For further reading on this subject, see Gayle Rubin, “The Traffic of Women: Notes on the ‘Political Economy’ of Sex,” in Toward an Anthropology of Women, ed. Rayna R. Reiter (New York: Monthly Review Press, 1975), pp. 157–210. For arguments about the role of women in homosocial bonding, see Eve Kosofsky Sedgwick, Between Men: English Literature and Male Homosocial Desire (New York: Columbia University Press, 1985), and Epistemology of the Closet (Berkeley: University of California Press, 1990).Google Scholar
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    In Hali Meithhad, in Medieval English Prose for Women, ed. Bella Millet and Jocelyn Wogan-Browne (Oxford: Clarendon, 1990), pp. 2–43, the narrator discusses the pros and cons of each role. Spiritual value is placed upon each position, with the maid most blessed because of her virginity, the widow second most blessed because, although she is not a virgin, she is now living a chaste life, and the wife third most blessed because she is living chastely within the bounds of marriage. Although in the Church virginity has top priority in the Middle Ages while marriage gets more of the focus during the Early Modern period, this hierarchy of sexual access is common to both periods.Google Scholar
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    William Shakespeare, Measure for Measure, in The Riverside Shakespeare, ed. G. Blakemore Evans et al. (Boston: Houghton Mifflin, 1974), V, i, 177–78.Google Scholar
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    In Patricia Frances Cholakian, Rape and Writing in the Heptameron of Marguerite of Navarre (Carbondale: Southern Illinois University Press, 1991), p. 13, Cholakian argues that during the Early Modern period, “a woman’s honor could signify her reputation, what was known about her chastity in public, that is, what she was worth in the eyes of society.”Google Scholar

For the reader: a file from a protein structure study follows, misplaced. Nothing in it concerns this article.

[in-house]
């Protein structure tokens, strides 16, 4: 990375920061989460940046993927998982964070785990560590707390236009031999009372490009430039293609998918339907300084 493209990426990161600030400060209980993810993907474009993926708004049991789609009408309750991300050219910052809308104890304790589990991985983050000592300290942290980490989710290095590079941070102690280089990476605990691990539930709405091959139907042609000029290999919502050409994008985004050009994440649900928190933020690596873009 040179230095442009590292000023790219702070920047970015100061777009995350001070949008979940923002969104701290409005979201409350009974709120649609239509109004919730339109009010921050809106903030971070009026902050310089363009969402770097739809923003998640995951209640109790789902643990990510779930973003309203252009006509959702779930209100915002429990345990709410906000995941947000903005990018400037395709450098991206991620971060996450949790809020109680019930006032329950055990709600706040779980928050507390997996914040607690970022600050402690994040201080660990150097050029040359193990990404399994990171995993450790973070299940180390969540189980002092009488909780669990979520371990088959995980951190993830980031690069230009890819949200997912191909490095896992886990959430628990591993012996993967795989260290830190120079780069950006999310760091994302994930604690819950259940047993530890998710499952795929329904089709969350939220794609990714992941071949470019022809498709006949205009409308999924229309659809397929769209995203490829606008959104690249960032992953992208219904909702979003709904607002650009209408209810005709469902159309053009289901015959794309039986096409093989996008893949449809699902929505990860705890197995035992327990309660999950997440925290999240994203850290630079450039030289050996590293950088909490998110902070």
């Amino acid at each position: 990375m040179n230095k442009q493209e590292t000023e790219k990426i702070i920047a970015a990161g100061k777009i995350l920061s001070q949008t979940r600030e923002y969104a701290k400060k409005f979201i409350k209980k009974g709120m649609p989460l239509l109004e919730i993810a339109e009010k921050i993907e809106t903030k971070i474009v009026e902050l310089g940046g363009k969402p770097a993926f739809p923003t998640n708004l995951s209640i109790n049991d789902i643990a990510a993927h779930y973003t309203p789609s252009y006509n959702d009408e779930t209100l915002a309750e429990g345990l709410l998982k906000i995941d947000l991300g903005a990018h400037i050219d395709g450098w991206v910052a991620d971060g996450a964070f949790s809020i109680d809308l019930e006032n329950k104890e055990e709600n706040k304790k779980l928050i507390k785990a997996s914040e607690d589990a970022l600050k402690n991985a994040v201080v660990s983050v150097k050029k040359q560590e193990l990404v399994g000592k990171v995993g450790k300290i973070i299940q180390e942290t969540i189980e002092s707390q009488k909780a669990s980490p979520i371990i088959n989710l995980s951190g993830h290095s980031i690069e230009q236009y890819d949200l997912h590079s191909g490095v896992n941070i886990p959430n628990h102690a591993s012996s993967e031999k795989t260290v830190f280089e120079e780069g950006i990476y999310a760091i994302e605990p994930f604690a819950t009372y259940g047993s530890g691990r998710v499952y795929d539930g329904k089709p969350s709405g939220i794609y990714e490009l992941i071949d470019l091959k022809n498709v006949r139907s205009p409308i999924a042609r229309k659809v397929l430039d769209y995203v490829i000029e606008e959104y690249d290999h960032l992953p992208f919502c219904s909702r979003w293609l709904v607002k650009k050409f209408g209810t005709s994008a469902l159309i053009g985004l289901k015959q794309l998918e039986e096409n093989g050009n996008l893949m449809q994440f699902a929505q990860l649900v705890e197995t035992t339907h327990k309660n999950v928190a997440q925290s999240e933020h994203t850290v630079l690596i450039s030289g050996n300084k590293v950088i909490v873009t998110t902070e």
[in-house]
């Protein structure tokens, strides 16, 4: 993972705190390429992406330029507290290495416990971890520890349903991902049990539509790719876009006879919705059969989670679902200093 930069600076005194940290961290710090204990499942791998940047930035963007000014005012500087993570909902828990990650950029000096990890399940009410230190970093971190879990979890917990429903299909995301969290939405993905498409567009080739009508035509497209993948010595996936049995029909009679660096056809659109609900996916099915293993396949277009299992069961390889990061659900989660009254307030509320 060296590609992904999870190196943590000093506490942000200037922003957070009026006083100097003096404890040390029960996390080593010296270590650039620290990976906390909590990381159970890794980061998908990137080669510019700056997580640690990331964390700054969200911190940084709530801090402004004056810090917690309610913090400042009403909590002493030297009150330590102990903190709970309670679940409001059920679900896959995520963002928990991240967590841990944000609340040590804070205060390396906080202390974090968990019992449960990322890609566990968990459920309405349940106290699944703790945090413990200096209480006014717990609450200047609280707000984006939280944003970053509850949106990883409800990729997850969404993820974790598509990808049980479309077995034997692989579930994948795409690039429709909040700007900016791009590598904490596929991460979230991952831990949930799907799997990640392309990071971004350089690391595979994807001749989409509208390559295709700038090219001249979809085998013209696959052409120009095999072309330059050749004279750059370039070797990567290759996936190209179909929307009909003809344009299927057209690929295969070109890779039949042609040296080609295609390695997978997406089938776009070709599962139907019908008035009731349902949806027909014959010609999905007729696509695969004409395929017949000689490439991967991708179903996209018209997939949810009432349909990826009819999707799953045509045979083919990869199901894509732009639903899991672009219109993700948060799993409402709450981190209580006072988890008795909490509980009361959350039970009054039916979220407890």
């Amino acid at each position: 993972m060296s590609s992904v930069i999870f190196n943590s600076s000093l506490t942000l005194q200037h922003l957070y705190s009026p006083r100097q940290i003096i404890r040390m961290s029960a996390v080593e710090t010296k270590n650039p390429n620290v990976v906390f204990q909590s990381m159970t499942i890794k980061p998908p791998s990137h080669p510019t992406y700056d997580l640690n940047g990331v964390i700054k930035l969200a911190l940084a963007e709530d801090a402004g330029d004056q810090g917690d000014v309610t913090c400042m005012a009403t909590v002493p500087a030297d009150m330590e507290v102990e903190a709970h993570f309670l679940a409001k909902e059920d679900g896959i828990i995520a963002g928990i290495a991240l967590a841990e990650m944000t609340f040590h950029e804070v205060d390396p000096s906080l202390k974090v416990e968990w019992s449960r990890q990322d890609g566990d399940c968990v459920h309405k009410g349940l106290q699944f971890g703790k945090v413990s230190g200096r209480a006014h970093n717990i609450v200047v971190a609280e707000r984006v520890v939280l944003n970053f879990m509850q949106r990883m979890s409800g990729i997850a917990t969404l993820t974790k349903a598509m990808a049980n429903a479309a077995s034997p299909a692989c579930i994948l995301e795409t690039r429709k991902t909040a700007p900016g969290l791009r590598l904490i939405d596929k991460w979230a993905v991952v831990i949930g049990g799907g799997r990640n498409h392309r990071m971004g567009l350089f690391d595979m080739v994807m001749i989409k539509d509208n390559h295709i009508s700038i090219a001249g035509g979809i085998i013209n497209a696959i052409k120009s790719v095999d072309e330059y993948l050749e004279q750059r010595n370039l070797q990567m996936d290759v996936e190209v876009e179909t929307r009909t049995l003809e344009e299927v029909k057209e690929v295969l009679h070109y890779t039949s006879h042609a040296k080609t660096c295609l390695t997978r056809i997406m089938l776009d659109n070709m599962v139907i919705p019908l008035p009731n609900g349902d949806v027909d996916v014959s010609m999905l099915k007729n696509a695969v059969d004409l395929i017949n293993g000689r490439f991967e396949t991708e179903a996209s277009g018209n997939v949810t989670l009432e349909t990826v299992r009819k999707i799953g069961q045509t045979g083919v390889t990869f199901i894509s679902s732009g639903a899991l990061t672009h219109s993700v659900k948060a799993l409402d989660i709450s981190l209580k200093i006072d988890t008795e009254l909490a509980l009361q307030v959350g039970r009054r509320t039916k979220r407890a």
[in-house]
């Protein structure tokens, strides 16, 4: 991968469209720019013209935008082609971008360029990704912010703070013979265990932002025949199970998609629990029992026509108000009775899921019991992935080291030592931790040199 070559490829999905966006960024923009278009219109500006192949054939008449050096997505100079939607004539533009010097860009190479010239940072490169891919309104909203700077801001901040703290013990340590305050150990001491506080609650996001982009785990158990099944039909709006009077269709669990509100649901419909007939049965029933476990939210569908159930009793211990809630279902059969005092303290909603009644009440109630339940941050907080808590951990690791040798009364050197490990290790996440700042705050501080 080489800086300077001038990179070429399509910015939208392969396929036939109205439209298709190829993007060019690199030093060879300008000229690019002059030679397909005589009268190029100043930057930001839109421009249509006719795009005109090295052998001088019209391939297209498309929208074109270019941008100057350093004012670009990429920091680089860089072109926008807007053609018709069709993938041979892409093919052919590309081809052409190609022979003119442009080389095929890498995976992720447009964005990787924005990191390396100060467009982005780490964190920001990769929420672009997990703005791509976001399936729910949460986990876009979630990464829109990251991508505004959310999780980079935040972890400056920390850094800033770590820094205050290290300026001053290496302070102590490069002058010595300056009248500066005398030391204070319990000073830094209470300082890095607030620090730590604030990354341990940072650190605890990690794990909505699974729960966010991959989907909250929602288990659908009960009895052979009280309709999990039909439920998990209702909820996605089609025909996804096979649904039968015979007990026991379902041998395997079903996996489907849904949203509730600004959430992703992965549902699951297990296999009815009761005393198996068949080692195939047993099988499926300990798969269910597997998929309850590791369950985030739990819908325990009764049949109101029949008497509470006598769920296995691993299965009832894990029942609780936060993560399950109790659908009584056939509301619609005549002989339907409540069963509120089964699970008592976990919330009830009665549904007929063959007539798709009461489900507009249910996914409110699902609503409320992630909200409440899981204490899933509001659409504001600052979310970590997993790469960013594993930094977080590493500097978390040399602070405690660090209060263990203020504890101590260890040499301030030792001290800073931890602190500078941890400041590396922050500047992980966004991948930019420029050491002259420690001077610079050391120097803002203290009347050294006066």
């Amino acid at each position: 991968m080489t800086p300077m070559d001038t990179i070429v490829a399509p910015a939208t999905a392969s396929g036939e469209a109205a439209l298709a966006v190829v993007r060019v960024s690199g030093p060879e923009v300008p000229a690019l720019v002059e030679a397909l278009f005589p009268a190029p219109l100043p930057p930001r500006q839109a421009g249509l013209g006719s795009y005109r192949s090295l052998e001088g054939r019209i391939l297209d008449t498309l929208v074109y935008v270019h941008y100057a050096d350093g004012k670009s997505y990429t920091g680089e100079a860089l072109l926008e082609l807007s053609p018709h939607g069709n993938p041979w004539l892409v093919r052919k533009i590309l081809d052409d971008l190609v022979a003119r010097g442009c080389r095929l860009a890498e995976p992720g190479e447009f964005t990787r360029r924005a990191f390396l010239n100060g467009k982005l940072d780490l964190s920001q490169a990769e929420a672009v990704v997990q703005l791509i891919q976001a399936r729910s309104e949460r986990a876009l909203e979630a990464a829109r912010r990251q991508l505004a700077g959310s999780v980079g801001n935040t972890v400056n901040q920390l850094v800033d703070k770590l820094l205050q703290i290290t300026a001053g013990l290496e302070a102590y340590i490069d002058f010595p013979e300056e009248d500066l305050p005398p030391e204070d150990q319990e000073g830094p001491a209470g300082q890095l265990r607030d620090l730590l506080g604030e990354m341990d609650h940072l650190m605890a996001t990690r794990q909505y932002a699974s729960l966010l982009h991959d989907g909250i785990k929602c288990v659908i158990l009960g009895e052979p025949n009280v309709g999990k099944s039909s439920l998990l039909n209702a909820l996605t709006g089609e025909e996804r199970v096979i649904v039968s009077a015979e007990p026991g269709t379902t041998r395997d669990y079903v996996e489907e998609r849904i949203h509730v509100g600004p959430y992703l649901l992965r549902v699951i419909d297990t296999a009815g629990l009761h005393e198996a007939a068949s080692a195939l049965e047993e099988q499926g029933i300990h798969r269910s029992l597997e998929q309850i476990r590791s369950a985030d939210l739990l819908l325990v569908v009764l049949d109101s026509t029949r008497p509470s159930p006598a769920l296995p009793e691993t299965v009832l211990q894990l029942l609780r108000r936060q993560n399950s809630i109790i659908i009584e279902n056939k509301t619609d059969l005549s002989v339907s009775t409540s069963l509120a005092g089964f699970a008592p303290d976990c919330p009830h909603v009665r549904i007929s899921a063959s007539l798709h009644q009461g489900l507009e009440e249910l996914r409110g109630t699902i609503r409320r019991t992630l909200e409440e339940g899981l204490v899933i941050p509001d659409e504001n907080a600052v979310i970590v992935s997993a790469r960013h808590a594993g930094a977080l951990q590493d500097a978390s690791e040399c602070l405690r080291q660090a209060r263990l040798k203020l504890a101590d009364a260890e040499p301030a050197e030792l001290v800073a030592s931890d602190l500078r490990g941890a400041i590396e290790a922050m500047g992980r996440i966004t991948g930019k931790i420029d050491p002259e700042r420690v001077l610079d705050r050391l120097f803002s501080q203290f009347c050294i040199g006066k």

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    Marion Wynne-Davies, “‘The Swallowing Womb’: Consumed and Consuming Women in Titus Andronicus,” in The Matter of Difference: Materialist Feminist Criticism of Shakespeare, ed. Valerie Wayne (Ithaca, NY: Cornell University Press, 1991), p. 133.Google Scholar
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    Kathryn Gravdal, Ravishing Maidens: Writing Rape in Medieval French Literature and Law (Philadelphia: University of Pennsylvania Press, 1991), pp. 8–9.Google Scholar
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    Susan Brownmiller, Against Our Will: Men, Women and Rape (New York: Simon and Schuster, 1975), pp. 17–18. Punishments for rapists in Medieval and Early Modern England included death, marrying him to his victim, and/or paying remuneration to the victims father or husband. For rehearsals of the rape laws that illuminate Chaucer’s and Shakespeare’s days, see Henry Ansgar Kelly, “Meanings and Uses of Raptus in Chaucer’s Time,” Studies in the Age of Chaucer 20 (1998): 101–66; Christopher Cannon (this volume), and Kathryn Gravdal.Google Scholar